Limited Liability Companies

Are you wondering if an LLC is the right structure for your business? Learn more about how LLCs work and see if it is the right business structure for your new business:

What is an LLC?

The LLC is a hybrid entity that combines the pass-through attributes of a partnership with the corporate characteristics of limited liability. Members' personal assets are protected against any legal claims against the business because the LLC separates the members from the business itself. Unlike S corporations, which are limited to 75 shareholders, the formed LLC can have an unlimited amount of members.

The LLC structure can be used to hold property and transact any type of business. For tax purposes, LLC structures are similar to sole proprietorships, general partnerships, limited partnerships, S corporations, and trusts. An LLC is a flow-through entity. It passes all of the LLC profits and losses directly to the members (i.e., owners) of the LLC. Individual members are therefore taxed at their personal tax rates.

The limited liability company (LLC) is a unique form of business that blends the characteristics of corporations, partnerships and sole proprietorships into a simple and flexible business entity that many small business owners prefer.

Advantage of LLCs:

Asset Protection - In today's 'lawsuit-happy' environment, it's more important than ever to put a legal shield between you and your business. As a completely separate entity, LLCs separate the owners from the business itself. There is no personal liability for any LLC debts even if they relate to a contract or tort.

Tax Advantages - An LLC legally separates the business from its owners (like a corporation), yet it can elect to be treated as a partnership for tax purposes. In this case, the LLC doesn't pay any tax itself – the income is passed through to the owners as with partnerships. The tax rules governing partnerships are more flexible, allowing for more flexibility in tax planning. It is up to you to be creative and take advantage of every possible tax break you qualify for. Your specific situation will dictate whether an LLC or a corporation offers the best tax advantages for you.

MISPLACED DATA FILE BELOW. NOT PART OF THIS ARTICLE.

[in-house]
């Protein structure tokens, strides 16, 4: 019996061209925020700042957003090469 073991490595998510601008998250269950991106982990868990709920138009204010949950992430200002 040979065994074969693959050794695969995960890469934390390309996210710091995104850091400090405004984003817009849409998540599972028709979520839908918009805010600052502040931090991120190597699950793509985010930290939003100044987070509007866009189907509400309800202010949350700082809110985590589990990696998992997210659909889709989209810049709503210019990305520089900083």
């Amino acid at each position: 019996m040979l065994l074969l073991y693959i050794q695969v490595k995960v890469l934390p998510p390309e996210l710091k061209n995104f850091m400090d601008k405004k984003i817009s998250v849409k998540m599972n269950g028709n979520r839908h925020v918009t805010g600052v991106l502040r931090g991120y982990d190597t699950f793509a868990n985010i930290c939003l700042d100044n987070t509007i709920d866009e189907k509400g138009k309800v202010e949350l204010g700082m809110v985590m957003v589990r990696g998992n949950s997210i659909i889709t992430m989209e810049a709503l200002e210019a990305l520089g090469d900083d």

Ability to Raise Capital - When you start an LLC, it is simple to bring new owners (called members) on board, and there is no limit as to how many can be involved. These additional investors can be individuals, corporations, trusts, and pension plans, none of which even have to be in the same state or in the United States.

Easy to Run - The LLC entity was formed around the principle of the freedom to contract. This basically means the owners only have to agree among themselves how the company will be run and the agreement will be held up in court. With an LLC, resolutions, amendments, meeting minutes, and annual board meetings are not required by law, as they are with corporations.

Disadvantages of LLCs:

Federal Security Limitations: The LLC is only available to privately owned companies. If a company were to go public, it would have to be a C corporation. With merger laws, it would be relatively easy to convert a Nevada LLC to a C corporation.

Loss of Pass-Through Tax Treatment: This occurs when an LLC is viewed as a corporation, which happens when there is an election filed with the IRS and the LLC qualifies for three of the four criteria that define a corporation. If it is taxed as a partnership, pass-through treatment still applies for taxes.

State Tax Treatment: Some states impose an income or franchise tax on LLCs.

Is an LLC the right structure for your new business?

Don't wait to take advantage of the protections the law affords you and your business, form a Nevada LLC today! No matter what business entity you choose, it needs to be for the right reasons. Let our Nevada business formation experts help you decide if forming a Nevada LLC is right for you by calling 1-800-508-1729.


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Why Nevada?

  • You can live and run your business in any state and still incorporate in Nevada.
  • Forming your entity involves no minimum capital requirements
  • Lawsuit proof laws - If your business does get sued, your personal assets will stay safe.
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